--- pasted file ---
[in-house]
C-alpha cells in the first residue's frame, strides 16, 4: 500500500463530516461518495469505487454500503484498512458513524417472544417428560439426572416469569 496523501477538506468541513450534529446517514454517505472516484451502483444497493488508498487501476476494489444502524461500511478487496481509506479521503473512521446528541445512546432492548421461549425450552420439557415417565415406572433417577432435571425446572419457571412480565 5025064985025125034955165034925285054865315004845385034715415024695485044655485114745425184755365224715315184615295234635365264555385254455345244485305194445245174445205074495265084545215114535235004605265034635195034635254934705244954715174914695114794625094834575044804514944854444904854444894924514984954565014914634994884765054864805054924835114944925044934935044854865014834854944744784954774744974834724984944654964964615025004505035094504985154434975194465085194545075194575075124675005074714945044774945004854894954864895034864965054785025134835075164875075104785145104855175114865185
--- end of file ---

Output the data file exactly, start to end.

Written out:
[in-house]
C-alpha cells in the first residue's frame, strides 16, 4: 500500500463530516461518495469505487454500503484498512458513524417472544417428560439426572416469569 496523501477538506468541513450534529446517514454517505472516484451502483444497493488508498487501476476494489444502524461500511478487496481509506479521503473512521446528541445512546432492548421461549425450552420439557415417565415406572433417577432435571425446572419457571412480565 5025064985025125034955165034925285054865315004845385034715415024695485044655485114745425184755365224715315184615295234635365264555385254455345244485305194445245174445205074495265084545215114535235004605265034635195034635254934705244954715174914695114794625094834575044804514944854444904854444894924514984954565014914634994884765054864805054924835114944925044934935044854865014834854944744784954774744974834724984944654964964615025004505035094504985154434975194465085194545075194575075124675005074714945044774945004854894954864895034864965054785025134835075164875075104785145104855175114865185